The Clinton Global Initiative is a charming example of noblesse oblige organizing. The event's much publicized open discussions are happening in a tightly structured format of breakout sessions. Gathered at tables of about 12 people, invited participants are treated to an in-depth discussion of the session's themes by by a panel of experts. Then they deliberate ideas, outcomes, and next steps with the help of moderators -- who have been recruited via the America Speaks network.
Press -- of whom I'm a part for this conference -- can attend the plenaries, but are largely limited to watching the breakouts from monitors in a central Press Room, with the audio piped in over headphones. A gratifying array of press officers have turned up in the past several hours, brandishing press releases and updates on the official commitments companies are making. But I am at a frustrating remove from the meatiest parts of the conference.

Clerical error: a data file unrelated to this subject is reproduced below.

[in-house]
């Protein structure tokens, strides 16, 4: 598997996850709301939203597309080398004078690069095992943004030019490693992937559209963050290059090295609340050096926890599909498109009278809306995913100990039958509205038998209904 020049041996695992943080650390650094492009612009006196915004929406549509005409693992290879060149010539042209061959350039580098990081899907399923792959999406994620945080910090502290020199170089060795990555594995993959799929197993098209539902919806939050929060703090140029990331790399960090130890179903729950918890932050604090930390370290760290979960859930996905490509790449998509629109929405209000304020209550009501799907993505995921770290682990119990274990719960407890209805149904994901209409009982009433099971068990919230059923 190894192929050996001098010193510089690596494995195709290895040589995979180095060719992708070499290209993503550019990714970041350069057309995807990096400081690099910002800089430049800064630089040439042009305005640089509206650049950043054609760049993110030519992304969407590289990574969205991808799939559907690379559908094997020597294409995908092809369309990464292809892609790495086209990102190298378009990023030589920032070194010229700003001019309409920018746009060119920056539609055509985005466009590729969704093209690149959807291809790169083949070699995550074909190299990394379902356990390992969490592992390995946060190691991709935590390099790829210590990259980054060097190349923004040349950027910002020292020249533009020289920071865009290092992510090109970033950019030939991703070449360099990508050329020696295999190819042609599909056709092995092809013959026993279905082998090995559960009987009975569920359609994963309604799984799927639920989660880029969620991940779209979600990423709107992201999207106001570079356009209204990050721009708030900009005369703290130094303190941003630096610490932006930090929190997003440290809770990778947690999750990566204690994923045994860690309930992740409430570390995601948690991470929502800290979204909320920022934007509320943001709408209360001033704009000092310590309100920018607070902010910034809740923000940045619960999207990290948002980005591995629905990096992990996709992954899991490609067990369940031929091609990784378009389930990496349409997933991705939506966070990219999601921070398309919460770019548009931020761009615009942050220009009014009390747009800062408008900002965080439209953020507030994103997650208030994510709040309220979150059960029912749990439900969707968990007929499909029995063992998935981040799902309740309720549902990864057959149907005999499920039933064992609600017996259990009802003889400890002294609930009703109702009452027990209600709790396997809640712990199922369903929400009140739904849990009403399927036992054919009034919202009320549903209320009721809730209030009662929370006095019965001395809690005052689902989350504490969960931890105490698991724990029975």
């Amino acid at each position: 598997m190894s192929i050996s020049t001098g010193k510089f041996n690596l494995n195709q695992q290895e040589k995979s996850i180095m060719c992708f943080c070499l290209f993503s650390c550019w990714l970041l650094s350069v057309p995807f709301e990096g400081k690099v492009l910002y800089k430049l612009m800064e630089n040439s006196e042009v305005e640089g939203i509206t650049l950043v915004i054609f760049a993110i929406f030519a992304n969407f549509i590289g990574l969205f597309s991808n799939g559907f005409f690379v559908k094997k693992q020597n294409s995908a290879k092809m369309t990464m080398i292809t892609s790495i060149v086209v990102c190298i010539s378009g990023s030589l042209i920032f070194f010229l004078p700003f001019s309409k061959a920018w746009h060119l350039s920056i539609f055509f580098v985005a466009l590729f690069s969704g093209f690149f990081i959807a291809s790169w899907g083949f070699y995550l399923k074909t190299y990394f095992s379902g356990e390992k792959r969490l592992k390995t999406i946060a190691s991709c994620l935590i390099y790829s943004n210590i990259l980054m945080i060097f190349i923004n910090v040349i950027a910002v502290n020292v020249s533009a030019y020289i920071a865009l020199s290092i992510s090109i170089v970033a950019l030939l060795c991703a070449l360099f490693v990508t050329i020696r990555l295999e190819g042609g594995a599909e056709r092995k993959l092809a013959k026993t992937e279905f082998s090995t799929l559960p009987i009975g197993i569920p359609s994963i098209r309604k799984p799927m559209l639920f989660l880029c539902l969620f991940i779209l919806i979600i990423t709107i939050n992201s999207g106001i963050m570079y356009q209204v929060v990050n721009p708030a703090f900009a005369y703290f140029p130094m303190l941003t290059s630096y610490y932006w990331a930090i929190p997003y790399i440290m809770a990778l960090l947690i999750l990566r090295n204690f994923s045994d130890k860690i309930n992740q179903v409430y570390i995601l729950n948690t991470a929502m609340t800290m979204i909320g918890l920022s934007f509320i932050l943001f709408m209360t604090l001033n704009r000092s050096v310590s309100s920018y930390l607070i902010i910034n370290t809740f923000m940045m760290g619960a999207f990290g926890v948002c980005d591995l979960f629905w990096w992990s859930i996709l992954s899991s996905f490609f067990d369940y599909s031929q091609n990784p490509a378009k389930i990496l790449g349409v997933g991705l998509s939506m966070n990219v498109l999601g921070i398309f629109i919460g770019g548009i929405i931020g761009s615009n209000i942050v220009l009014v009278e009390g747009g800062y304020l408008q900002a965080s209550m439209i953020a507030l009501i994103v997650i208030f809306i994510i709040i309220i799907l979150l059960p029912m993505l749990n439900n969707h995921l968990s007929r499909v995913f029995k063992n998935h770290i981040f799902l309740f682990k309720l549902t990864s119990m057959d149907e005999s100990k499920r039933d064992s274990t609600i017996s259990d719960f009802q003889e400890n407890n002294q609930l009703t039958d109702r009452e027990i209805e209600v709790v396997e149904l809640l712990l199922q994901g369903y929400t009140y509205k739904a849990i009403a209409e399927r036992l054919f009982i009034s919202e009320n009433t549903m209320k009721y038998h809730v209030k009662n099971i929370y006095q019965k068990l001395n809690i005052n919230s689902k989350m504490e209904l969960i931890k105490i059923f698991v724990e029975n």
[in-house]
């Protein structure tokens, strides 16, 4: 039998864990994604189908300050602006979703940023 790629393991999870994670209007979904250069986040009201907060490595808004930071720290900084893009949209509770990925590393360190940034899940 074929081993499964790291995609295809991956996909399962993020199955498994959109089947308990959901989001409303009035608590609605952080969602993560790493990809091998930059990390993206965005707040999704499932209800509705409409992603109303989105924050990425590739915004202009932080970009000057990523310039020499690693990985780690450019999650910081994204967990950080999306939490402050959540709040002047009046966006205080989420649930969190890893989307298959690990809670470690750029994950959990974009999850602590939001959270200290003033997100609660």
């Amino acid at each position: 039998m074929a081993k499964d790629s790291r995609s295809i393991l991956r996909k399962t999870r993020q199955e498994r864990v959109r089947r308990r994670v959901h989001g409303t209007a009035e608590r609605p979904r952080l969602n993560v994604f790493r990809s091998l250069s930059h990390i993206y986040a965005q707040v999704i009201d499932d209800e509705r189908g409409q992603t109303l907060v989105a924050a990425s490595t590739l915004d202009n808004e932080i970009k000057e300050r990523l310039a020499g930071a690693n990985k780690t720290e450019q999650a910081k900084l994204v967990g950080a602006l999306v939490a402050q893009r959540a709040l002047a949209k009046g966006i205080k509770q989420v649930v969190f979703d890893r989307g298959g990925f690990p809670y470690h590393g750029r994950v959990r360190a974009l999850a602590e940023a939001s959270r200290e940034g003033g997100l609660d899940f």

So, dear readers: If you're here, or a colleague's here, drop me a line -- and let's talk. How is your group or business trying to change the world for the better? How do you plan to be effective? And what do you think of the CGI?
Sounds like a deliberative democracy process. I wonder whether it will actually spark real projects on the ground.